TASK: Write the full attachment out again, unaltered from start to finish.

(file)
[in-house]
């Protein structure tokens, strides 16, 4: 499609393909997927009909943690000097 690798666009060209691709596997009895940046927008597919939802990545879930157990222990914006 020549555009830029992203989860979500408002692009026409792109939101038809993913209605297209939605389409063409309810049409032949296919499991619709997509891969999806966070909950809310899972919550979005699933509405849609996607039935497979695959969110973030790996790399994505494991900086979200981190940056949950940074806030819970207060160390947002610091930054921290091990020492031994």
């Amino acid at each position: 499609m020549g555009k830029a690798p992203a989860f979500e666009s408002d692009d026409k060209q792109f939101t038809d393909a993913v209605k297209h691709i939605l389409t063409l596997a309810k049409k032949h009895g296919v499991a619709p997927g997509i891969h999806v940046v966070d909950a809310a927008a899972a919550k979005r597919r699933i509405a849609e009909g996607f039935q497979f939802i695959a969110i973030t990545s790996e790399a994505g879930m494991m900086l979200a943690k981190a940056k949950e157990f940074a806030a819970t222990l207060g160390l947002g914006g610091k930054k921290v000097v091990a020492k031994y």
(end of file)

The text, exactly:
[in-house]
């Protein structure tokens, strides 16, 4: 499609393909997927009909943690000097 690798666009060209691709596997009895940046927008597919939802990545879930157990222990914006 020549555009830029992203989860979500408002692009026409792109939101038809993913209605297209939605389409063409309810049409032949296919499991619709997509891969999806966070909950809310899972919550979005699933509405849609996607039935497979695959969110973030790996790399994505494991900086979200981190940056949950940074806030819970207060160390947002610091930054921290091990020492031994």
């Amino acid at each position: 499609m020549g555009k830029a690798p992203a989860f979500e666009s408002d692009d026409k060209q792109f939101t038809d393909a993913v209605k297209h691709i939605l389409t063409l596997a309810k049409k032949h009895g296919v499991a619709p997927g997509i891969h999806v940046v966070d909950a809310a927008a899972a919550k979005r597919r699933i509405a849609e009909g996607f039935q497979f939802i695959a969110i973030t990545s790996e790399a994505g879930m494991m900086l979200a943690k981190a940056k949950e157990f940074a806030a819970t222990l207060g160390l947002g914006g610091k930054k921290v000097v091990a020492k031994y």